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In many instances, the line between B2B and B2C has blurred into non-existence. Whether that’s due to the gravitation towards eCommerce (which doesn’t allow for the traditional business-led information drip) or because technology allows our offices to be anywhere and everywhere is up for debate. Either way that blurred line has led to a focus on user experience and customer expectations in the B2B world that, frankly, makes me ecstatic.


This brings me to the topic of today’s post: change management. Gone are the days of painful desktop only sites and retroactive explanations for changes. BUT (it’s a big one) this is where B2B and B2C often diverge.


One of the challenges many B2B sellers face is that they generally don’t just have one consumer segment to look after. They may have the purchasing officer who completes the order, but they also have accounts payable (who login to get invoices) and managers (who login to approve orders), etc., etc. It doesn’t take long to understand why change management in these environments can be an exercise in business Jenga.


To show you what I mean, I thought I’d take you through some of what I do when considering the change management strategy for a B2B customer. It all starts with a very simple but important precept: everything should help the customer.


I start with some basic questions:


How does this help your customer? (Yes, it matters so much I put it in again)

Frame your communication with your customer’s point of view in mind. You may be asking them to transact online (which will lower your cost to serve), but you’re also giving them the flexibility to engage with you whenever it suits them, regardless of the hour. One explanation helps you, the other focusses on their needs.


What is your point of difference?

With most change, you’re asking your customer to do something different. Whether it’s ultimately to their benefit or not, people don’t like change, which means you have to encourage and support them. Just having an online offering for them to utilise isn’t new, or encouraging; nowadays it’s the baseline. Consider B2B and its process-driven nature. Are your customers aware of every relevant function you offer that could make their lives easier? This is your chance to add some value to their business and highlight both the new and the existing pieces that could make their days better! Consider:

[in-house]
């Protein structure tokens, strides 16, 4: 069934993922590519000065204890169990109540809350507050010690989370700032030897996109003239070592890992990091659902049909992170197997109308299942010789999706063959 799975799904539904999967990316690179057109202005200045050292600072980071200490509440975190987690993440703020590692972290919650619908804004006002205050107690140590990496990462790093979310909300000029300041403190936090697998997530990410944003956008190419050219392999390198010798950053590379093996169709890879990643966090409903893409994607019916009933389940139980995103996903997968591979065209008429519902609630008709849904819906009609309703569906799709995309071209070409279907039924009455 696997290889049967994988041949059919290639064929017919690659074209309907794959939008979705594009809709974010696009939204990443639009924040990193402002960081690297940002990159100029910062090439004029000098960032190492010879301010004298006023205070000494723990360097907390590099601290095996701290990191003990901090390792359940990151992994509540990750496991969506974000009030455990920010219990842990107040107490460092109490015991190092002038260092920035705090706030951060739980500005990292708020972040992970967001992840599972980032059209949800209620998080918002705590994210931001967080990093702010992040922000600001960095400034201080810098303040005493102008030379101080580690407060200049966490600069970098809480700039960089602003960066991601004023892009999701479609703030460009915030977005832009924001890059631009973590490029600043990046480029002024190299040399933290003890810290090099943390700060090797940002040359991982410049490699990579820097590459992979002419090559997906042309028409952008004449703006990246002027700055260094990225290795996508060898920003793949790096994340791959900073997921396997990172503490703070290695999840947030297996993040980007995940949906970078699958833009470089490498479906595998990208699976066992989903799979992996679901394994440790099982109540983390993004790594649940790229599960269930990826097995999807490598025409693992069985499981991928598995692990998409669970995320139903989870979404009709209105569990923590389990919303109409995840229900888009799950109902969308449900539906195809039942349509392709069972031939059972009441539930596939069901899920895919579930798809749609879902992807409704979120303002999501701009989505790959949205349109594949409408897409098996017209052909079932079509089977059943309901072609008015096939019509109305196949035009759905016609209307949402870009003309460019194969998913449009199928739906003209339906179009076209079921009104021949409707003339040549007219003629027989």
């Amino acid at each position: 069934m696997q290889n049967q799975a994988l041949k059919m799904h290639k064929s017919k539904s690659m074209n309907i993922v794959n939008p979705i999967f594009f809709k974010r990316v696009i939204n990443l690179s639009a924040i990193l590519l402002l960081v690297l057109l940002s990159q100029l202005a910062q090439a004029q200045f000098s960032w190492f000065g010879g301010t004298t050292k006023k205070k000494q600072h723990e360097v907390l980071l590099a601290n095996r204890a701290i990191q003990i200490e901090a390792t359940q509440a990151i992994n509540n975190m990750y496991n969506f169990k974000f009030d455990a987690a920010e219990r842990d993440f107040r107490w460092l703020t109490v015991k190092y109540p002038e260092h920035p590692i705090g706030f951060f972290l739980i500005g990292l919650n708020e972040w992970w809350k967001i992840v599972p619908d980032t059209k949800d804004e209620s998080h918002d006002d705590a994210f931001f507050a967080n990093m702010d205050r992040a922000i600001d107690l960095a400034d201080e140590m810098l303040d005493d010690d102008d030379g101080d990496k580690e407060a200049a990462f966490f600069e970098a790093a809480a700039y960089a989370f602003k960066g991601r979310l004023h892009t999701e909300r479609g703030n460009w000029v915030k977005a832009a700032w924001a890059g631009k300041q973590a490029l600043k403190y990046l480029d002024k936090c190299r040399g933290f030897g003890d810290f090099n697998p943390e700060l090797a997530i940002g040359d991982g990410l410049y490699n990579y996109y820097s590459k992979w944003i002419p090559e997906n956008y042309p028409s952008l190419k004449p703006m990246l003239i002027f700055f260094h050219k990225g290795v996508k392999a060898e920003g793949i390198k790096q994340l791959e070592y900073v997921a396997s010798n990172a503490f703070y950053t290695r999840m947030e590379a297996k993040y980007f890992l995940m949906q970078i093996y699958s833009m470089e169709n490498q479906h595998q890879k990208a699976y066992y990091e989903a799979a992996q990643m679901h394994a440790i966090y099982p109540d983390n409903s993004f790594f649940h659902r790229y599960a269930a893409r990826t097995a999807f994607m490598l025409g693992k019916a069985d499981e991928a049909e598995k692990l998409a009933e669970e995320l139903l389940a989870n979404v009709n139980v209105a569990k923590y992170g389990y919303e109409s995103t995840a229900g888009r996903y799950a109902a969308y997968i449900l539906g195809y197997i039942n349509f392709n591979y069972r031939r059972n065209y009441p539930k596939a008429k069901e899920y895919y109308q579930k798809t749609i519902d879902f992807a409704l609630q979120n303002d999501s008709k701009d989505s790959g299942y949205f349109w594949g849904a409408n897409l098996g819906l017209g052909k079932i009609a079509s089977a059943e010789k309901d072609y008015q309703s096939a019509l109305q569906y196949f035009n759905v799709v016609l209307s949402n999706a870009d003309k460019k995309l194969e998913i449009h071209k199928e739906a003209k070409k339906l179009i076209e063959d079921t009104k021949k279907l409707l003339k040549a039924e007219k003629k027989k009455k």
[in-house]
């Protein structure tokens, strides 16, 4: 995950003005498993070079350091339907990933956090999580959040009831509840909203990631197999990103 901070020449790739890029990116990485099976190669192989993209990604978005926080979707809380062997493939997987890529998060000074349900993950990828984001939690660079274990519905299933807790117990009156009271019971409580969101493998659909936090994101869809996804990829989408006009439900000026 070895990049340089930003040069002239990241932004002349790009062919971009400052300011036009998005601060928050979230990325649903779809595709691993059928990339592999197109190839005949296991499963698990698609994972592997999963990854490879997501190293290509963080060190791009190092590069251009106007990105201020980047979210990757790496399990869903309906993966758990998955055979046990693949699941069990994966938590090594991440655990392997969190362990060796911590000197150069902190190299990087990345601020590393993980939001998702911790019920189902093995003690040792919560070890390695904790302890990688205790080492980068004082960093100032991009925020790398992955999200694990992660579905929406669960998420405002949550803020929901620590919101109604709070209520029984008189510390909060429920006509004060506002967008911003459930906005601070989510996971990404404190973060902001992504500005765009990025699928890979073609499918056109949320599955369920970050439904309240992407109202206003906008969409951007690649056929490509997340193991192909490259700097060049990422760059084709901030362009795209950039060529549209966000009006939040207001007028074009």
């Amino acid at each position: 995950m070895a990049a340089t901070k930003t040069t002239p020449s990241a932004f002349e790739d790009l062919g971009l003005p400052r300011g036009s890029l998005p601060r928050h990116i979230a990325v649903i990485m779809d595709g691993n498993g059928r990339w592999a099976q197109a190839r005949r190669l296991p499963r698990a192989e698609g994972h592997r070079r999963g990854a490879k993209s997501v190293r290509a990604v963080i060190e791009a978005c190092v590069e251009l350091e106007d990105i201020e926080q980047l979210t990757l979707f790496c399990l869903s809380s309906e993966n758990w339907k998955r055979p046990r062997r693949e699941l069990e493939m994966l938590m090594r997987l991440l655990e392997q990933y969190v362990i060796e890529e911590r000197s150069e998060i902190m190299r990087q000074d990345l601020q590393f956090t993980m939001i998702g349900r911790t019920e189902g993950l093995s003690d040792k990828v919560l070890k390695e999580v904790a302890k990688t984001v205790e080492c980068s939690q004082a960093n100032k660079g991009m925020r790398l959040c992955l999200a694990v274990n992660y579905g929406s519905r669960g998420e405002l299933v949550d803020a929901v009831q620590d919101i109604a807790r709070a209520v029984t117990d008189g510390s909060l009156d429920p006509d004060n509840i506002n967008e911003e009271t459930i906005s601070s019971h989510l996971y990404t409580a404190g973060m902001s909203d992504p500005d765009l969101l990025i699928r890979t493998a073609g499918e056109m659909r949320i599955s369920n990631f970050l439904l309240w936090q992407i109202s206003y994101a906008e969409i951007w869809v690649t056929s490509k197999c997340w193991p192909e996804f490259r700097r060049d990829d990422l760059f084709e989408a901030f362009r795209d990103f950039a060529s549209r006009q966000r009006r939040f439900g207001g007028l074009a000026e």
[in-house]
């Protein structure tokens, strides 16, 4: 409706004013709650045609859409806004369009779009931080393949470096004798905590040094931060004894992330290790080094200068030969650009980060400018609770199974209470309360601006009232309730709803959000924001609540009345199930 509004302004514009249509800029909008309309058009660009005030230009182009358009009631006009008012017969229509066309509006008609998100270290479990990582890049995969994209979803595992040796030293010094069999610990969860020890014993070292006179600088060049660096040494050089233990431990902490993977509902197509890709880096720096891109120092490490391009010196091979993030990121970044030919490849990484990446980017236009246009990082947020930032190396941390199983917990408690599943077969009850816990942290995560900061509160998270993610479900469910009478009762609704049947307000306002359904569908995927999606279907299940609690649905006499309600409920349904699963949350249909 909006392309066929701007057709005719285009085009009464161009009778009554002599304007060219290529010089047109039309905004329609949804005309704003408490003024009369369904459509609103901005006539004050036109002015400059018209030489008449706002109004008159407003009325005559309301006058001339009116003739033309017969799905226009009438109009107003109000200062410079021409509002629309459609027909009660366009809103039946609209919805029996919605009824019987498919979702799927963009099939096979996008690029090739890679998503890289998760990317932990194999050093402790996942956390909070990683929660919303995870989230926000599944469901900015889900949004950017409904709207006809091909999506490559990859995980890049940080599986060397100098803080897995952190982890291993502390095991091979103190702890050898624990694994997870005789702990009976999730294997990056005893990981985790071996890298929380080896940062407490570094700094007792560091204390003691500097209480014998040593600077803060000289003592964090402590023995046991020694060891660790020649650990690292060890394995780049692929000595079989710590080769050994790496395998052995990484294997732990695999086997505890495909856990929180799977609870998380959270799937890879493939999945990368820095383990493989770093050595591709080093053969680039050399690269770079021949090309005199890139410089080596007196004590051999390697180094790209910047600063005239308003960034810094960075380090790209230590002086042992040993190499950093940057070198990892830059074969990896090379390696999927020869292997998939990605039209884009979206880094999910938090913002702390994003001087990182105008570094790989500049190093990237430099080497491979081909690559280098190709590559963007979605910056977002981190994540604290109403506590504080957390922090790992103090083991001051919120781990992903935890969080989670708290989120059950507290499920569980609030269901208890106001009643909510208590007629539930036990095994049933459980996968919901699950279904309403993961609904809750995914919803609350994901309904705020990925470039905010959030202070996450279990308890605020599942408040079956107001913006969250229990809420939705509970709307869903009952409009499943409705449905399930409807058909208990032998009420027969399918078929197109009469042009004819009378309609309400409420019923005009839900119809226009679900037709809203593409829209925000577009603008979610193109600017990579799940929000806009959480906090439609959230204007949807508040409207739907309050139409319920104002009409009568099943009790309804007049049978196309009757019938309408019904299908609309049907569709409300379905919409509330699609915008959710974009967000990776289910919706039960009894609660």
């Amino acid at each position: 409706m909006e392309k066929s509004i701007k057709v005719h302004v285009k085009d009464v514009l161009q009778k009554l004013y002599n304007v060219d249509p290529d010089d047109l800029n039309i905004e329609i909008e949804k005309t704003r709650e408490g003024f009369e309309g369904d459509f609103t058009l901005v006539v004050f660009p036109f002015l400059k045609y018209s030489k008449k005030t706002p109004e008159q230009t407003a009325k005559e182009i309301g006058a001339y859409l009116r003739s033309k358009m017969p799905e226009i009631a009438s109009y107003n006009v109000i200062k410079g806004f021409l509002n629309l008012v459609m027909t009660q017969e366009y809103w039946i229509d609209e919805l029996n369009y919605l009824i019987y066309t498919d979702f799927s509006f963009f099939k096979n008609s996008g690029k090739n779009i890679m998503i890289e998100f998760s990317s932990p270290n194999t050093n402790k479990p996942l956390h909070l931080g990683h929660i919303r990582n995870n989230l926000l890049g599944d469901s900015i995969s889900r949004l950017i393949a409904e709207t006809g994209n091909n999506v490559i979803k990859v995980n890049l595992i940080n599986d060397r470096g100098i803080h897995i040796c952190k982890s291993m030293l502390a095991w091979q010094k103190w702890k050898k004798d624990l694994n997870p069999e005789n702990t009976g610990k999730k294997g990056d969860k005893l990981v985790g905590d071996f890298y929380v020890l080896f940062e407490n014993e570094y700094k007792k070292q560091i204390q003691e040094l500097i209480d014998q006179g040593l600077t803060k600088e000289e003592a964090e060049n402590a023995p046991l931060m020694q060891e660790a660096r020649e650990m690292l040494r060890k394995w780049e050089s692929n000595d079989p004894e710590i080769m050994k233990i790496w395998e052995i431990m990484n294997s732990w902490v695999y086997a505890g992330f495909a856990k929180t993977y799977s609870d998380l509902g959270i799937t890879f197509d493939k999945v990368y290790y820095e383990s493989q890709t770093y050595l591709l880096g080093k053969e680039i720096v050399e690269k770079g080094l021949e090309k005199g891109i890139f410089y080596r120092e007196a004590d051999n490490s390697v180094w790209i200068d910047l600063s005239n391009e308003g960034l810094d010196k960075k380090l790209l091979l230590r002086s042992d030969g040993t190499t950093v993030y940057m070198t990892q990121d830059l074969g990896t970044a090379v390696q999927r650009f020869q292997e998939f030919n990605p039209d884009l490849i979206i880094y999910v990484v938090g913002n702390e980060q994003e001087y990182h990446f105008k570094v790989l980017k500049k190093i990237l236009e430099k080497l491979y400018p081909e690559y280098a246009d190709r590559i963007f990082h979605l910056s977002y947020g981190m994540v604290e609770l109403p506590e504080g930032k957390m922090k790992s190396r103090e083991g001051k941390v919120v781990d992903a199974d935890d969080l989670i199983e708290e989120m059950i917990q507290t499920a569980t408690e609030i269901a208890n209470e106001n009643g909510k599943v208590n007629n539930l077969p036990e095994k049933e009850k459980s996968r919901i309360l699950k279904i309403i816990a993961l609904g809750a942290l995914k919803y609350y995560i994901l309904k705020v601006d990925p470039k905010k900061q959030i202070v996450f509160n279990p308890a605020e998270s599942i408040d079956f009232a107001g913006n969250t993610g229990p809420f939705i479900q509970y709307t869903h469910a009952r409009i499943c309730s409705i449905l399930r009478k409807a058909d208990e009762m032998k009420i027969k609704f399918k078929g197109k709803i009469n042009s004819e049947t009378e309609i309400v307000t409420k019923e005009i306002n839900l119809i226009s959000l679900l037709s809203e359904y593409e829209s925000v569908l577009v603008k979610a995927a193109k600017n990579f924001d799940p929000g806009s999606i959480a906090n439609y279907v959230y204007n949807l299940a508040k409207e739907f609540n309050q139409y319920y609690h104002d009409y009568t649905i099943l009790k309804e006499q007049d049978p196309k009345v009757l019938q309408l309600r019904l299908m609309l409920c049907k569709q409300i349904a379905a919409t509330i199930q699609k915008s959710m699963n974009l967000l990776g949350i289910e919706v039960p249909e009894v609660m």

• Order templates
  • Order approvals
  • Custom catalogues
  • Invoice reprints
  • Punchout


Is your help informative?

I like to self-service. A lot of my customers do too. They may be doing something out of hours, or simply prefer not to pick up the phone. Regardless of their reason, an unhelpful FAQ is incredibly frustrating. If you know there are changes coming to the site that you’re communicating to customers through other methods (whether that’s your sales team, your eDMs, or even email signatures), make sure that same information is available online.

Remember: with BPD you can layer your FAQs so your public role may have generic “how to I apply for an account” questions, while your B2B role could have more detailed questions like “how to find your outstanding balance”.


Is your sales team educated and on-board?

Arming your sales team with the information they need to be able to help customers is paramount. Consider cheat sheets and internal How To guides. Deputise someone as the “go to” person for any questions during the roll out. Change management, for me, always starts from within. Make sure everyone WITHIN your organisation is on the same wavelength, and then work outwards to your customers. Remember, other staff members are your customers too.



Once I know the answers to the above, I use these to form a plan of action. I make sure my communication strategy is multi-pronged. One of the important things to remember in change management is that not everyone consumes information the same way. In fact, there are seven distinct learning styles. Which means some people are going to want to get their hands dirty, some people are going to want to watch someone else do it first, and others will want to read the process steps. Catering for each of these different styles through the appropriate medium can make a big difference to the adoption of your new initiative.


I’d love to hear how you form your change management strategies. What was the last project you did that needed it? Did it go well, or did you have room for improvement?

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